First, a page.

An interesting musicology presentation on Dutch orchestras and Dutch composers in the period 1945 to 2000 prompted me to ask how orchestras are doing today.
In the Netherlands, a country with a population of 16 million and land size of the US state of Maryland, there is a professional orchestra in every major city and many more amateur orchestras. The research study differentiated between resident orchestras and broadcast orchestras. I have to ask the presenter just how many orchestras there are today.
Yet in my subsequent phone conversation with a composer in Hawaii, I was shocked to learn that one of the oldest orchestras in the Western part of the United States has filed for bankruptcy. Founded in 1900, the Honolulu Symphony Orchestra is now under new management to reorganise. How did this happen? Where are the musicians?
The musicology seminar I attended at Utrecht University concerned the topic of “Dutch music performed by Dutch orchestras.” Dutch musicologist Emanuel Overbeeke’s abstract began as “Symphony orchestras play a crucial part in Dutch musical life. They not only offer composers the possibility to present their works and audiences the possibility to get acquainted with new music, they also have their own ideas about the relevance and presentation of contemporary music, the relation between known and unknown pieces on a programme and between composer and audience. Ideas on these issues differ between orchestras and have changed over the years.”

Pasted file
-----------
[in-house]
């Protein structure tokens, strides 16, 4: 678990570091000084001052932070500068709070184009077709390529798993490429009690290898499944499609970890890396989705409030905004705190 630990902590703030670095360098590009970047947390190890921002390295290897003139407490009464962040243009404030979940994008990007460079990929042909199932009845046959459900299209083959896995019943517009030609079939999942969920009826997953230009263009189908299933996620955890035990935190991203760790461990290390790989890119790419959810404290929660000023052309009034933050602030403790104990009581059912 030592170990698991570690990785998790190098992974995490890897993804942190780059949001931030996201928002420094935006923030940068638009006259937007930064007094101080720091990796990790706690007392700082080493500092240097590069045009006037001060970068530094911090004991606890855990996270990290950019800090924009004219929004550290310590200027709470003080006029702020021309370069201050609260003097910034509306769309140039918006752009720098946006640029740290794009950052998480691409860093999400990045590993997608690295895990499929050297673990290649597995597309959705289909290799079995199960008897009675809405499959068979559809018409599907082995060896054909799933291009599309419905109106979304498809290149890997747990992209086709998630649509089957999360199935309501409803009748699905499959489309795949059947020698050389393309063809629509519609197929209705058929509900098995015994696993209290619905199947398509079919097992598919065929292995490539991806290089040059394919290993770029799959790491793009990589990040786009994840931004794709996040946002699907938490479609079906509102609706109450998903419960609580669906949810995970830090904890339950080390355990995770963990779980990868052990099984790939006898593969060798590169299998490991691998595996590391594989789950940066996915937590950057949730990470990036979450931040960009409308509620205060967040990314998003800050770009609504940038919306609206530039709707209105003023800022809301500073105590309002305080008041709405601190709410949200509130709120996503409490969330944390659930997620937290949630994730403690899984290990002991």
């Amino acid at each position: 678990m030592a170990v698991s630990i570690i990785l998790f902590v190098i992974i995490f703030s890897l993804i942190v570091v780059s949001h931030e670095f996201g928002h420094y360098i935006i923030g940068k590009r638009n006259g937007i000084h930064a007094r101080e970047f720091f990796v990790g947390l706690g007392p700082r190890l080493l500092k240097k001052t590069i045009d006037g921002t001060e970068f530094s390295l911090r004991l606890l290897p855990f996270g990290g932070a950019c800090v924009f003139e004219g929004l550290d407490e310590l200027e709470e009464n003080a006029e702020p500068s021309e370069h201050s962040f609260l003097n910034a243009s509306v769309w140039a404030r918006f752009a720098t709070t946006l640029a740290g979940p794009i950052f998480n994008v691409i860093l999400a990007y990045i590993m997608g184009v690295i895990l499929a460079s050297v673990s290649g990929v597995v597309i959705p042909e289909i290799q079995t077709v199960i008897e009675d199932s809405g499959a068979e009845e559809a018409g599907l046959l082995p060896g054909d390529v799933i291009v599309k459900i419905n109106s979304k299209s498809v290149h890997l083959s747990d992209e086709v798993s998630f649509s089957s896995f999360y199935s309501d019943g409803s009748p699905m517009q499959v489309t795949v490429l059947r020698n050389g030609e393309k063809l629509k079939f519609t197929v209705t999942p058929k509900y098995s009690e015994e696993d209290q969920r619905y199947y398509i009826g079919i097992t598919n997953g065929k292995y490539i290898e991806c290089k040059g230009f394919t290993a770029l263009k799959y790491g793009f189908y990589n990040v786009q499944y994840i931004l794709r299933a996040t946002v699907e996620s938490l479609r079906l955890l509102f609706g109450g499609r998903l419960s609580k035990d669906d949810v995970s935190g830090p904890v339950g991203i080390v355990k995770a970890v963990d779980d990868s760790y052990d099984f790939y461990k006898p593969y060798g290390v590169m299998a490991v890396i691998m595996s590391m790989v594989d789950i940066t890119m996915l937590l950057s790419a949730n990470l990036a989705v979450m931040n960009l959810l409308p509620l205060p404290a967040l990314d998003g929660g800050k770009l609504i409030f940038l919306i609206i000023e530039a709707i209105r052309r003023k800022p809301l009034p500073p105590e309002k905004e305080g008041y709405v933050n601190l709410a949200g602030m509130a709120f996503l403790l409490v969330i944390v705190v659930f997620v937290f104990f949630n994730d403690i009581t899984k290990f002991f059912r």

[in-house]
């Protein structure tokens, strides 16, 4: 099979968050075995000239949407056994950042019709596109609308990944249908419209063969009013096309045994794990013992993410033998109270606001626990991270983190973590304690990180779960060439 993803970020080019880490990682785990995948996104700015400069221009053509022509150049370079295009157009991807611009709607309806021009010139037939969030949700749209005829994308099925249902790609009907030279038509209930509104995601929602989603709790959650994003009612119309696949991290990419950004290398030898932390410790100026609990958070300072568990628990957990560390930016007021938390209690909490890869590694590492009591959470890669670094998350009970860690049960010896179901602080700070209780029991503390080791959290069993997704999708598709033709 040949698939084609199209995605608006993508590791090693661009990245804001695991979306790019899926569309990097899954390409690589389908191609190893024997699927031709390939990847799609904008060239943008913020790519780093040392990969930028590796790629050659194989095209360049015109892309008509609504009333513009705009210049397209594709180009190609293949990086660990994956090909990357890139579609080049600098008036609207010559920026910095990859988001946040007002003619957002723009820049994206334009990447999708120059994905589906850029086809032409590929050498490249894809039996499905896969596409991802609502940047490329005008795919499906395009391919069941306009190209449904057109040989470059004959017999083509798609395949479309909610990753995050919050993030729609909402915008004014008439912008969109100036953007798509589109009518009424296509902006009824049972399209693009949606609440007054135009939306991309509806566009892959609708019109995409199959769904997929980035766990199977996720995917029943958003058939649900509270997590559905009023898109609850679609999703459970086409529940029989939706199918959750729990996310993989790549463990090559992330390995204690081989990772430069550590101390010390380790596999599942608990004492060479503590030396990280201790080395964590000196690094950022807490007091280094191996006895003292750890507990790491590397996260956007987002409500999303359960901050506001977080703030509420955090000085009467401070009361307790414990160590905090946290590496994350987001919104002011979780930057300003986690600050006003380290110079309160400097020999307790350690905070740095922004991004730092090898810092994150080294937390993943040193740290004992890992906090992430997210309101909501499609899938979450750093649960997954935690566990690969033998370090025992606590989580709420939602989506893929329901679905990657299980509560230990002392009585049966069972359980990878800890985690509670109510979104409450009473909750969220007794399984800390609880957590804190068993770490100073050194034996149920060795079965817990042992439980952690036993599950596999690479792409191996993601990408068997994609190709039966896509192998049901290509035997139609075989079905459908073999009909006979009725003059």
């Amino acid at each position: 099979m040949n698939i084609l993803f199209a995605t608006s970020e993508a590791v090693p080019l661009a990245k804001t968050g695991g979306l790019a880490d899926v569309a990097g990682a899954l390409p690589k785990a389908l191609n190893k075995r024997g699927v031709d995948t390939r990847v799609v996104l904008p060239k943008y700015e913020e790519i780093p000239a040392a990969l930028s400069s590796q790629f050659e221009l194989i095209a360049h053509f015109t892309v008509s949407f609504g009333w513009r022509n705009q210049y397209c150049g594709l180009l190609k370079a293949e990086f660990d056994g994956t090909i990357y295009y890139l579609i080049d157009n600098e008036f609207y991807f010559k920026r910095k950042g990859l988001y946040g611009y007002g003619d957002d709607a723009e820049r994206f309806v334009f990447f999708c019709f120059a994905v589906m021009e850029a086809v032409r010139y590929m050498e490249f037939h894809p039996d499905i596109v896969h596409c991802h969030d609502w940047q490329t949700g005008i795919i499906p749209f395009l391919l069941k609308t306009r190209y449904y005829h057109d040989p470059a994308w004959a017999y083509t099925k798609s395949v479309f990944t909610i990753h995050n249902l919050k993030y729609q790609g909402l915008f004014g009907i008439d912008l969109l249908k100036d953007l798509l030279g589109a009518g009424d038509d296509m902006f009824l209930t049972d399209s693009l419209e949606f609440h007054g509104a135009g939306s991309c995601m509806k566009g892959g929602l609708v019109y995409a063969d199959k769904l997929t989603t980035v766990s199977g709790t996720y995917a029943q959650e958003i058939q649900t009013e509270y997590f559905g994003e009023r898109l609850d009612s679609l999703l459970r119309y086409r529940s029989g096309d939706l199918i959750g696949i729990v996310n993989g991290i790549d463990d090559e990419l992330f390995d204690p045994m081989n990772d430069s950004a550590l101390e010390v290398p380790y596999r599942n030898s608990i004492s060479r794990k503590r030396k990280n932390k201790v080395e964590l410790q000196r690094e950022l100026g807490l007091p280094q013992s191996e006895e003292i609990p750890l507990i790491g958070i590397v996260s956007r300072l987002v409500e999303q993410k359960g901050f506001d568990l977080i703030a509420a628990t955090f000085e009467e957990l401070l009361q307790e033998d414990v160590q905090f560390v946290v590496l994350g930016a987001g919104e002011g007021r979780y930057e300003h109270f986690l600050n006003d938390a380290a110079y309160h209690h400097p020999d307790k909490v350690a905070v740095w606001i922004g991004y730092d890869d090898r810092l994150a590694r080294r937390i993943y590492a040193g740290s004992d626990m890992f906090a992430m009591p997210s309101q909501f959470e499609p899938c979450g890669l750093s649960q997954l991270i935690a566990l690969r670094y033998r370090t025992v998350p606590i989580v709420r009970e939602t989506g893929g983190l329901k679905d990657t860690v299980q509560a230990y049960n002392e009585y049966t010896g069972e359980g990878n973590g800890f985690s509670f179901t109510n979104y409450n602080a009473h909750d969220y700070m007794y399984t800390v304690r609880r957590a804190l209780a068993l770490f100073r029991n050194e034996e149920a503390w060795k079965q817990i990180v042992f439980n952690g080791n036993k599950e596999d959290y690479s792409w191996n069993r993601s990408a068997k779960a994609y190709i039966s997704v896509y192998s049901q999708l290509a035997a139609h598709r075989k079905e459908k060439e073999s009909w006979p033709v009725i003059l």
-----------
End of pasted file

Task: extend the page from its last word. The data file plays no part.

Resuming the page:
To what extent did Honolulu Symphony Orchestra play a crucial part in life in Hawaii?
How many people have never attended an orchestral concert? How many people have missed out and will miss out? I don’t know. I simply can’t imagine not having an orchestra.